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Composition VI, Wassily Kandinsky, 1913 (Courtesy: The State Hemitage Museum, St Petersburg)

A Symphony of Agency and Stewardship Values Ensures Family Business Success

Idea posted: May 2015
  • Strategy
  • CSR & Governance
  • Innovation & Entrepreneurship
  • Leadership & Change

Agency theory describes a contractual relationship between managers and shareholders who have divergent interests. Stewardship theory describes a collaborative relationship between managers and shareholders toward shared goals. Which works best for family businesses? New research reveals that a combination of the two, changing as the business moves through its lifecycle, offers the best recipe for success. 

Idea #518
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Gaspar Melchor de Jovellanos at his desk, Francisco Goya, circa 1798

How to Use Compensation and Team Composition to Manage Procrastination

Idea posted: May 2015
  • Strategy
  • CSR & Governance
  • Leadership & Change
  • Learning & Behaviour

Project managers must manage the tendency of project workers to procrastinate, which leads to delayed efforts and, subsequently, quality problems. Understanding the behavioural biases of project workers leads to solutions to procrastination — solutions related to compensation, team composition and the management of information.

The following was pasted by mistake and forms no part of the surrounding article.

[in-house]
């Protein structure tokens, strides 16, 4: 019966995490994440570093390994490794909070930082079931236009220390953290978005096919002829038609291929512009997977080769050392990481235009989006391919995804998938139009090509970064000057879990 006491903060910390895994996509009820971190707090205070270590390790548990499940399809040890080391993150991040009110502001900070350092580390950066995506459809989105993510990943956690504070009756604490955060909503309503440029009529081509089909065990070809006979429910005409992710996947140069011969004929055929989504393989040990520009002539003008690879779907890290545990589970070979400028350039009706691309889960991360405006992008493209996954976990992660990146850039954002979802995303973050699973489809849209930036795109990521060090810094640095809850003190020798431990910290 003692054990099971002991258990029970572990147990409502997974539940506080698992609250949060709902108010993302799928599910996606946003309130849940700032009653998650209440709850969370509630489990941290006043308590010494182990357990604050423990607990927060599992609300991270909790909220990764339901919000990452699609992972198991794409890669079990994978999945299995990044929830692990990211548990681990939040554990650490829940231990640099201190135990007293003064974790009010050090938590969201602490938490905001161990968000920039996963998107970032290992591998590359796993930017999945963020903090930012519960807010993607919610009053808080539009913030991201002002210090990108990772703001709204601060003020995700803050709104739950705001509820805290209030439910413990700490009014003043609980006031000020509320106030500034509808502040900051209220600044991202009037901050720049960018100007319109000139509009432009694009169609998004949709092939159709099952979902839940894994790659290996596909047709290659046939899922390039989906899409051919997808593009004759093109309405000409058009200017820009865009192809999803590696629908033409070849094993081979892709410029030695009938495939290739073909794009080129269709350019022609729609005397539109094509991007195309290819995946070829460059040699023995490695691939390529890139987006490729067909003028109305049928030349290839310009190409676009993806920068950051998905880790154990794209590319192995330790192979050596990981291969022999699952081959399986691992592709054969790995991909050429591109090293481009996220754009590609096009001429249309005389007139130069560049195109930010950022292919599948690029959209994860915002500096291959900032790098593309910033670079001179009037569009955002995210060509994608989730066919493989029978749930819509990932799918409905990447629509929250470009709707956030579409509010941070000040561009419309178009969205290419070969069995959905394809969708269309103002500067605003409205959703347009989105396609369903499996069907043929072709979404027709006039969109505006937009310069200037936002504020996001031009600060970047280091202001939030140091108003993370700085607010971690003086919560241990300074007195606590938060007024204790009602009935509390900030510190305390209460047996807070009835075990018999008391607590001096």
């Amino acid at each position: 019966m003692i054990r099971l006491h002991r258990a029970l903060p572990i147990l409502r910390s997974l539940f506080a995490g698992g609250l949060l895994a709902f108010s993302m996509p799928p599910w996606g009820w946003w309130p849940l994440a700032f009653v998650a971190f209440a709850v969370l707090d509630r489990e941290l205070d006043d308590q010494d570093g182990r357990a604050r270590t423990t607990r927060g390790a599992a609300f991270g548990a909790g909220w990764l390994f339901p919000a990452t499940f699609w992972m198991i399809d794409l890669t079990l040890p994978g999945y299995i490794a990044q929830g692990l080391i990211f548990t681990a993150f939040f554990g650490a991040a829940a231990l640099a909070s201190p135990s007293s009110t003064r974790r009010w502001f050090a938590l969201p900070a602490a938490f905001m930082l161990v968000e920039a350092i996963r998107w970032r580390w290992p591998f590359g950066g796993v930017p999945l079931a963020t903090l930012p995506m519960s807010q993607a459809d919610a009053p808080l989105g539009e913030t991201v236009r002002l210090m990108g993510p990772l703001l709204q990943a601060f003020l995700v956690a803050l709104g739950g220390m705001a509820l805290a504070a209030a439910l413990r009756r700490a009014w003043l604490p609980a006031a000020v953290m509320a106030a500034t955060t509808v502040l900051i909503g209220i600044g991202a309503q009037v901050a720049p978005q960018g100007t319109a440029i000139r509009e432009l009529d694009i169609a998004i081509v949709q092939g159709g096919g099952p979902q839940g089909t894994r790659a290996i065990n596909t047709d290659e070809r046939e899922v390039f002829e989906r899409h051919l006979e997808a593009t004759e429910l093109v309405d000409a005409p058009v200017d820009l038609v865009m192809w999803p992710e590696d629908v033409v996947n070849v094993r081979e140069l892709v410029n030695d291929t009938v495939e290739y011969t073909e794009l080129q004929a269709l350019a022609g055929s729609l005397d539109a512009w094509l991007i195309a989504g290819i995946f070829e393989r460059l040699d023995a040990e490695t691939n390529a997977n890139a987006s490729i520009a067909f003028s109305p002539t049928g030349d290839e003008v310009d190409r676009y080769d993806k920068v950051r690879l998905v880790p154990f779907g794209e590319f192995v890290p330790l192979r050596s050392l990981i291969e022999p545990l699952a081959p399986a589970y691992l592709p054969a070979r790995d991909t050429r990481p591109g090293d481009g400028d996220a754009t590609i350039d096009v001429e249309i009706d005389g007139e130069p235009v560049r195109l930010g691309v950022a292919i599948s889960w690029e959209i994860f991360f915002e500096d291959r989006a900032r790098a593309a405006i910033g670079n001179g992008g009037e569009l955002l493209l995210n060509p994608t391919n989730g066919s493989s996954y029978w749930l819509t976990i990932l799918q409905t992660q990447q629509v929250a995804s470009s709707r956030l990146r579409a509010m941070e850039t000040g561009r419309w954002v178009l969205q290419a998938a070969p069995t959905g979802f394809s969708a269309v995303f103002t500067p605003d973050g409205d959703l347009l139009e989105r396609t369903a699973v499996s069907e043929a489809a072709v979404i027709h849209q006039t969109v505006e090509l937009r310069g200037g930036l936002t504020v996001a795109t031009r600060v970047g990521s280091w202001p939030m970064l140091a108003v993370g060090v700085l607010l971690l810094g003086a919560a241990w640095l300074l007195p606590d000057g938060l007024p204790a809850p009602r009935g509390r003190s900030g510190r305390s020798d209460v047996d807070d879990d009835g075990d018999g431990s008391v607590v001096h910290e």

Idea #519
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Civil rights leader Bayard Rustin(left), who is believed to have coined the phrase, "Speak truth to power." (Source: Wikimedia Commons)

Candid Feedback Keeps Power-holders Accountable

Idea posted: May 2015
  • Leadership & Change
  • Learning & Behaviour

Those in positions of power have control over an organization’s allocation of scarce resources. But are subordinates as powerless as they think? New research shows that candid feedback from subordinates can compel power-holders to be fairer and less self-serving in their allocation decisions.

Idea #521
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Millennials 1: A Diverse Generation Often Misunderstood

Idea posted: May 2015
  • CSR & Governance
  • Leadership & Change
  • Learning & Behaviour
Institutions: INSEAD

A new study of Millennials across the globe confirms some common assumptions about this generation while proving other stereotypes wrong. The most important lesson, however, is the heterogeneity of this generation, which is overlooked by employers. (Editor's Note: this article is based on Part 2 of the survey.)

Idea #515
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Millennials 2: Concerned about Opportunities for Growth and Quality of Life

Idea posted: May 2015
  • Strategy
  • CSR & Governance
  • Leadership & Change
  • Learning & Behaviour
Institutions: INSEAD

A new global survey shows Millennials from different regions of the world have different fears about their work lives. On average, the number one fear was getting stuck in a job with no development opportunities. In Latin America, however, the fear of not realizing their career goals dominated, while North Americans feared working too much most of all. (Editor's Note: This article is based on Part 2 of the survey)  

Idea #516
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Alice and the Queen of Hearts

Bossy: What’s Gender Got to Do with It?

Idea posted: May 2015
  • Leadership & Change
  • Learning & Behaviour

Bossy is not a synonym for assertiveness, or other positive executive leadership skills, and women are labelled bossy in the workplace more often than men are. But what lessons can be learned — for both genders — from  this blatant, and damaging, double-standard?

Idea #511